5. Play together

    Technology is a great resource to use while staying safely apart.

    Video chatting is one way many have stayed in touch with each other. Finding games that your older and younger loved ones can play together is an added bonus. If your older loved ones are living elsewhere, consider games or activities that your loved ones can do together, but virtually:

    • A free downloadable option includes Houseparty—a video chat app that also has a handful of classic games that you can play remotely with loved ones

    • Charades can be played by simply having each “team” Google the search term “charade topics”

    • Consider an “Art of the Day” activity where everyone can draw, paint or sculpt creations that can be shared with each other later that day

    • If you use a video chat service that enables screen sharing of YouTube, consider searching songs in order to have a little karaoke fun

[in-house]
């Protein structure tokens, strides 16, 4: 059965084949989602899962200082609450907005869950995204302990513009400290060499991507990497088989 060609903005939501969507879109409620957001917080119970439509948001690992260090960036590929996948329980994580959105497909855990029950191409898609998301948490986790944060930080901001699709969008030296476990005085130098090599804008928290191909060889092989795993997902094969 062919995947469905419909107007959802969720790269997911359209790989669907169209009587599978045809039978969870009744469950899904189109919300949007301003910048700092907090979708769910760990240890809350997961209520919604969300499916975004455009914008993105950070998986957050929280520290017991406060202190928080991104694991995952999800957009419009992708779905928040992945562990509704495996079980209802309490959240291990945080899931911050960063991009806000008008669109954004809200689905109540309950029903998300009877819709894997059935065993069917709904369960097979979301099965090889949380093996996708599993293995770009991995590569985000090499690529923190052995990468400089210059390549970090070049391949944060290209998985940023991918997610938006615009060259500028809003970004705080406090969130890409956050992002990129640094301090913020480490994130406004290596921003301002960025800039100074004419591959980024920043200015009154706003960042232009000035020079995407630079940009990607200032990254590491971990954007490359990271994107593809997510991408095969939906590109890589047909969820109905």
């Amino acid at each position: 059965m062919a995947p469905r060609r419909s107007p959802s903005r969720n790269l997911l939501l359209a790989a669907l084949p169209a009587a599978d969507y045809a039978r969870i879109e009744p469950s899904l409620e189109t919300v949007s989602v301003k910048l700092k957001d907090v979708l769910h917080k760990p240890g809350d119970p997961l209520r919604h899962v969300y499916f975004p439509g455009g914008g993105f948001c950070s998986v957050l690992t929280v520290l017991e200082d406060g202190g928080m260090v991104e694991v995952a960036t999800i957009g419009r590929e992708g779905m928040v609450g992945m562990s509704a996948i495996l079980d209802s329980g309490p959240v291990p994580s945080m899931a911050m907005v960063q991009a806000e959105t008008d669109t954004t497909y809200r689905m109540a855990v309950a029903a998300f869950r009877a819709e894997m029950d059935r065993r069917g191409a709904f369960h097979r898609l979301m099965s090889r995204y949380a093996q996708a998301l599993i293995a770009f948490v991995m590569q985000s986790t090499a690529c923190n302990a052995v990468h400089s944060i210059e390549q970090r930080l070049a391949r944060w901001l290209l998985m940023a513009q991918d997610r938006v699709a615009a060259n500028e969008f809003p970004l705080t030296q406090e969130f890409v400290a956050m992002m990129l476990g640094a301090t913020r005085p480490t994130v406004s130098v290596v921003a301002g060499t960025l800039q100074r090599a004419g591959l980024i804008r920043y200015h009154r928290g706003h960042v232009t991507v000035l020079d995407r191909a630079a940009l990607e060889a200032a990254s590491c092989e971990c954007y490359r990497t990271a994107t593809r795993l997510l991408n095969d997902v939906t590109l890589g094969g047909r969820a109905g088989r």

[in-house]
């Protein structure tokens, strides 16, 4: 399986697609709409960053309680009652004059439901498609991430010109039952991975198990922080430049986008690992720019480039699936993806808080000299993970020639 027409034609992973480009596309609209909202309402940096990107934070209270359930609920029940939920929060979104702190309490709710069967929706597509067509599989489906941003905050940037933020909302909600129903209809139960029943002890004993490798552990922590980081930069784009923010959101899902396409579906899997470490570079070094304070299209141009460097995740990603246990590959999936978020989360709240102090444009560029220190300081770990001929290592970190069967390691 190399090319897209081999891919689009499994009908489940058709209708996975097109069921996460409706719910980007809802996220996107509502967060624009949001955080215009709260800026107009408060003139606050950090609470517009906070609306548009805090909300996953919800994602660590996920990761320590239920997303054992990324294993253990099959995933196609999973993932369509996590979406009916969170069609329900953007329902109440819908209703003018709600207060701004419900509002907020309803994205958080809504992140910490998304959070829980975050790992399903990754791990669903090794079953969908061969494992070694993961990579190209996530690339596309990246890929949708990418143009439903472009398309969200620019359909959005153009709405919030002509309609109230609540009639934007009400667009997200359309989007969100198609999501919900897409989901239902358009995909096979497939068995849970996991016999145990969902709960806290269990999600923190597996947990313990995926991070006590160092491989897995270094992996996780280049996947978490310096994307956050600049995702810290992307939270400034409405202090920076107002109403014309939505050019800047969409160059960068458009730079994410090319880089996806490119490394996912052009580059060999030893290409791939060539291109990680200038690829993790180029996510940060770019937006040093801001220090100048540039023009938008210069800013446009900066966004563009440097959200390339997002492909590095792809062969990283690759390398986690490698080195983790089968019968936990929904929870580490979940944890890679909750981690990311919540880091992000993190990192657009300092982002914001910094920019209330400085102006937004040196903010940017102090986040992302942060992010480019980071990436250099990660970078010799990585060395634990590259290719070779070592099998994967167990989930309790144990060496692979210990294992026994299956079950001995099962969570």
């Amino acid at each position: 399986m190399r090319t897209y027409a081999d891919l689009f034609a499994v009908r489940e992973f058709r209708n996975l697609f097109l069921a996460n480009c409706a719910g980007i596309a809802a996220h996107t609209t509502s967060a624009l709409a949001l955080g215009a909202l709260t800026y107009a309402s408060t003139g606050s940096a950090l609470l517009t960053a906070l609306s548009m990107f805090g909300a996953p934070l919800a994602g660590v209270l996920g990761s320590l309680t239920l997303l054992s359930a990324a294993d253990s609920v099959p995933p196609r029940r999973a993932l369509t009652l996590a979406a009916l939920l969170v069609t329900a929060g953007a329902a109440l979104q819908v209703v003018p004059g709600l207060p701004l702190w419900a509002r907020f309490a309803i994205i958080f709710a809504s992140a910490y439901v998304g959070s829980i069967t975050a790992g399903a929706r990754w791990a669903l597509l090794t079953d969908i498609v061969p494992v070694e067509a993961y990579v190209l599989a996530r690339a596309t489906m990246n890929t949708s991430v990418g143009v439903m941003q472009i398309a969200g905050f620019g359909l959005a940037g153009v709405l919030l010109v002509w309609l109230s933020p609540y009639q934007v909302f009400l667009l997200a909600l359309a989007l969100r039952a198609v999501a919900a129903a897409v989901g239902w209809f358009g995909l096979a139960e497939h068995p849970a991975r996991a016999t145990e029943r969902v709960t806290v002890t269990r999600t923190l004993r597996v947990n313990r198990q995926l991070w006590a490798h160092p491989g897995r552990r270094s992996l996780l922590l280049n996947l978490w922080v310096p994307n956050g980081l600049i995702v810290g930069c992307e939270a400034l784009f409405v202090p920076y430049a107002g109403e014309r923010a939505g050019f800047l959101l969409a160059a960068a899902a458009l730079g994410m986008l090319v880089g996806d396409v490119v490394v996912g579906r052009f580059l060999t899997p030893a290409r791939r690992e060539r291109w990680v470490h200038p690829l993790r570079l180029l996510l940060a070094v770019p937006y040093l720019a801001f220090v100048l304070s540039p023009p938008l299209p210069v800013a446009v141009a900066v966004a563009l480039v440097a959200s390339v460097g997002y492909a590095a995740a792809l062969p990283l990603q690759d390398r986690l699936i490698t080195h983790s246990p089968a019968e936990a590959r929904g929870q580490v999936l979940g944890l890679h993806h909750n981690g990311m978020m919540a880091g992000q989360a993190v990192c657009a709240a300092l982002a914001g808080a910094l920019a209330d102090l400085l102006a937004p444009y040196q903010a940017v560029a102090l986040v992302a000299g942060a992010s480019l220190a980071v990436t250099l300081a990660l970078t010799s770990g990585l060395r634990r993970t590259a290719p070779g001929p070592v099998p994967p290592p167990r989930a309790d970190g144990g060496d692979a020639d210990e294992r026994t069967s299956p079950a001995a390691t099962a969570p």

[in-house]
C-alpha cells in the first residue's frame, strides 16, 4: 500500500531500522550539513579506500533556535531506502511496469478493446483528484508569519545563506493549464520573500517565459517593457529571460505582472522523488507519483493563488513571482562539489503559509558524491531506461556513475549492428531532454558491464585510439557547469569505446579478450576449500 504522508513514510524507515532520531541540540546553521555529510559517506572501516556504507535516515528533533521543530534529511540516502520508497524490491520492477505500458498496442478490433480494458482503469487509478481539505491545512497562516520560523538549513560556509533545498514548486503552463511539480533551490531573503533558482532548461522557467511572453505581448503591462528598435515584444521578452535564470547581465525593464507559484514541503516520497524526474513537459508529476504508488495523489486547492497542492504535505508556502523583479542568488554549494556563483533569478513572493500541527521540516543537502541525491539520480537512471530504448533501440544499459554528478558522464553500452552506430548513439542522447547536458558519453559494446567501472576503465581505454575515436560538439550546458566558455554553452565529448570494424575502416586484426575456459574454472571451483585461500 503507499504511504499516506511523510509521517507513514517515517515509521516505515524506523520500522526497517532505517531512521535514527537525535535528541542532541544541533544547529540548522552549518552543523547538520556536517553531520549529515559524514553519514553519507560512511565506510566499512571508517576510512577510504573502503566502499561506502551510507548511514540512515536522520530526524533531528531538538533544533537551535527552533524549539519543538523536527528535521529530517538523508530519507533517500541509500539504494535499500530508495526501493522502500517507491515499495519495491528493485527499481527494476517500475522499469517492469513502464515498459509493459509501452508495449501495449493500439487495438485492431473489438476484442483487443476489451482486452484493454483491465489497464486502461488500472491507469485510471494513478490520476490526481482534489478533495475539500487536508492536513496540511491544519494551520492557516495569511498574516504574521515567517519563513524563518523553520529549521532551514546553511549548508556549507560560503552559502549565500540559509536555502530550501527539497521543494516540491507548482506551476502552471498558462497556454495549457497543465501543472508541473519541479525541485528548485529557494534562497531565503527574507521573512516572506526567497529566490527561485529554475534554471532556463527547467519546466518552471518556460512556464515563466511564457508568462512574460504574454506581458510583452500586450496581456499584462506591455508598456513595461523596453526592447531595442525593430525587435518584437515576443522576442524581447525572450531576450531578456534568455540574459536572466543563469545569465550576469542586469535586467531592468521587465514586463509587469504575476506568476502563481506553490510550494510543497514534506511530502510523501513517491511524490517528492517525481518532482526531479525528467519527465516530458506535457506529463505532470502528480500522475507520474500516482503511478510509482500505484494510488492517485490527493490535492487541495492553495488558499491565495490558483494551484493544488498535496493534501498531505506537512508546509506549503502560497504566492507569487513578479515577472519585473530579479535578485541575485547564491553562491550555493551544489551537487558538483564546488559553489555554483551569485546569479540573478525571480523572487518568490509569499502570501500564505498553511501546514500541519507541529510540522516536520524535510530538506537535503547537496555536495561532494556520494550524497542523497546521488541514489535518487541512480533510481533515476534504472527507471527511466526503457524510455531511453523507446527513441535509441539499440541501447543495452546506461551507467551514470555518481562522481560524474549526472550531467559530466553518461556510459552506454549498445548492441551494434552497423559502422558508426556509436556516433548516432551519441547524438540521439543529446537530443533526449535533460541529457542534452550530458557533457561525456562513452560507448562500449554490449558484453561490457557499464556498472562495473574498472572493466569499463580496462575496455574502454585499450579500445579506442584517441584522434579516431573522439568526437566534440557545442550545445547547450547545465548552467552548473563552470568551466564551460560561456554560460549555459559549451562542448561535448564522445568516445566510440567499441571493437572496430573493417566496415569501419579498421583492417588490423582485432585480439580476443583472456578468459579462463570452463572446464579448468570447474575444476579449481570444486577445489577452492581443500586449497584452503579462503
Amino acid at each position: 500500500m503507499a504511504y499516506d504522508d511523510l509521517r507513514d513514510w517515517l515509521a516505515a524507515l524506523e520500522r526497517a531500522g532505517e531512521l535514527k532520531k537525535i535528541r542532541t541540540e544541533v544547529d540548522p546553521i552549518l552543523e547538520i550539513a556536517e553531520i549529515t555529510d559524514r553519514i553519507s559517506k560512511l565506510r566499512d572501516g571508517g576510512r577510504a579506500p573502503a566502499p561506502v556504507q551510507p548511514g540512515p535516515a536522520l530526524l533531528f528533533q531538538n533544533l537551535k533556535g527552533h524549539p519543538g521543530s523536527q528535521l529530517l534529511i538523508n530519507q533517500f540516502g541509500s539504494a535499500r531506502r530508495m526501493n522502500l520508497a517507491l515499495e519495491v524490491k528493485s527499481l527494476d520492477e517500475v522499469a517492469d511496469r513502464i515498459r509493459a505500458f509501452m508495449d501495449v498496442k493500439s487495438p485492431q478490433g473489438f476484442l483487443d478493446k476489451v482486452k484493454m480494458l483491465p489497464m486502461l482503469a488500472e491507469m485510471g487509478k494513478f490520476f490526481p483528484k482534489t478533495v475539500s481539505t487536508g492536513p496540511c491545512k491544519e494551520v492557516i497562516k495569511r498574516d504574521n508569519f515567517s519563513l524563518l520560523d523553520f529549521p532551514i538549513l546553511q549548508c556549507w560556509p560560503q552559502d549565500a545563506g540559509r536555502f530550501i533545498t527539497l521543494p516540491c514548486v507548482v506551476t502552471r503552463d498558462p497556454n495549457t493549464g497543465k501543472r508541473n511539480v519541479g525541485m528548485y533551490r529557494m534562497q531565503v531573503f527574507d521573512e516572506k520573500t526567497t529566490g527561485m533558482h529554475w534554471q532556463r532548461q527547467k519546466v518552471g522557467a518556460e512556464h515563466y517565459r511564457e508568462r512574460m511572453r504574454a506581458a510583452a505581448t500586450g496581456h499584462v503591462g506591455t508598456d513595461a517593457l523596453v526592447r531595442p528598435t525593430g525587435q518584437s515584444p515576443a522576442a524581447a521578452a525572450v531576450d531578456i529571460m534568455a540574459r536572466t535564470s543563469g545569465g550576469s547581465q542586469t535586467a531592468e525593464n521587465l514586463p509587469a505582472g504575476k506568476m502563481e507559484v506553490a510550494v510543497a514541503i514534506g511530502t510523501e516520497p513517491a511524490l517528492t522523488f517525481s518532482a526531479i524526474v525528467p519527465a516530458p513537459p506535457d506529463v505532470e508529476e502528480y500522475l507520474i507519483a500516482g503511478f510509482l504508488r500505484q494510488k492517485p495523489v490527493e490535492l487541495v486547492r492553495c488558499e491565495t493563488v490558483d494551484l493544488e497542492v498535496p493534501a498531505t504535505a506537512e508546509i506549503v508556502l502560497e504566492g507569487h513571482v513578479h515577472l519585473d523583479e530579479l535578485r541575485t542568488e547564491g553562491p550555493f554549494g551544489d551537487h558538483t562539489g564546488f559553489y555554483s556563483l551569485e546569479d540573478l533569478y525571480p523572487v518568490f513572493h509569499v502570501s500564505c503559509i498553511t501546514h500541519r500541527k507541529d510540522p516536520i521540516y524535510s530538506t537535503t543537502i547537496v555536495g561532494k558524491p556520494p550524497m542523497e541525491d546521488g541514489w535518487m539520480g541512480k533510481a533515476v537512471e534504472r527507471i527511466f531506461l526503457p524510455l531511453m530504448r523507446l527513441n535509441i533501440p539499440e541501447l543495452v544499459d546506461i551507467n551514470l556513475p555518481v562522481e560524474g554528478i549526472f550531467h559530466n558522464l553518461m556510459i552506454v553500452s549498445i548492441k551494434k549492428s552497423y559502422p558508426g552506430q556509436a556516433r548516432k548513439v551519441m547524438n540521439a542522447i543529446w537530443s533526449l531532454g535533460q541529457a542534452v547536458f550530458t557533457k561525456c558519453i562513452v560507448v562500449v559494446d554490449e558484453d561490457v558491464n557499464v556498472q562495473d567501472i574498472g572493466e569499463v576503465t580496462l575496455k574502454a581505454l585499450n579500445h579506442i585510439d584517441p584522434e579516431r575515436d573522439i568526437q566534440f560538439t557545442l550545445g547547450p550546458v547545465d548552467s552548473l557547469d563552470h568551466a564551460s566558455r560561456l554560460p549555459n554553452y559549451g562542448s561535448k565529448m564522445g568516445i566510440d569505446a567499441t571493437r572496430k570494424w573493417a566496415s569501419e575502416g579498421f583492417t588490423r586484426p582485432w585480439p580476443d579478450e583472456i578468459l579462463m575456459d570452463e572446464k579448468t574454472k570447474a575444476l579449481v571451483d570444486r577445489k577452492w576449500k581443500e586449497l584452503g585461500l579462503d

6. Take time to tend to yourself
  7. In the best of times, healthy habits are crucial for caregivers. A time of crisis, such as the current pandemic, only amplifies that need for self-care.

    If someone in your household can share responsibilities, consider setting up a calendar that has time built in to allow you adequate time to step away, shower, go for a walk and/or decompress.

    A caregiver who is sick, overworked or burned out makes everyone’s situation that much more difficult.

Sheila Despres is Site Director for the Leominster, Massachusetts, location of Fallon Health’s Summit ElderCare program, which is a Program of All-Inclusive Care for the Elderly (PACE). Summit ElderCare provides medical care, insurance coverage, home assistance, adult day health services and social support to adults age 55+ so that they can remain living in their homes.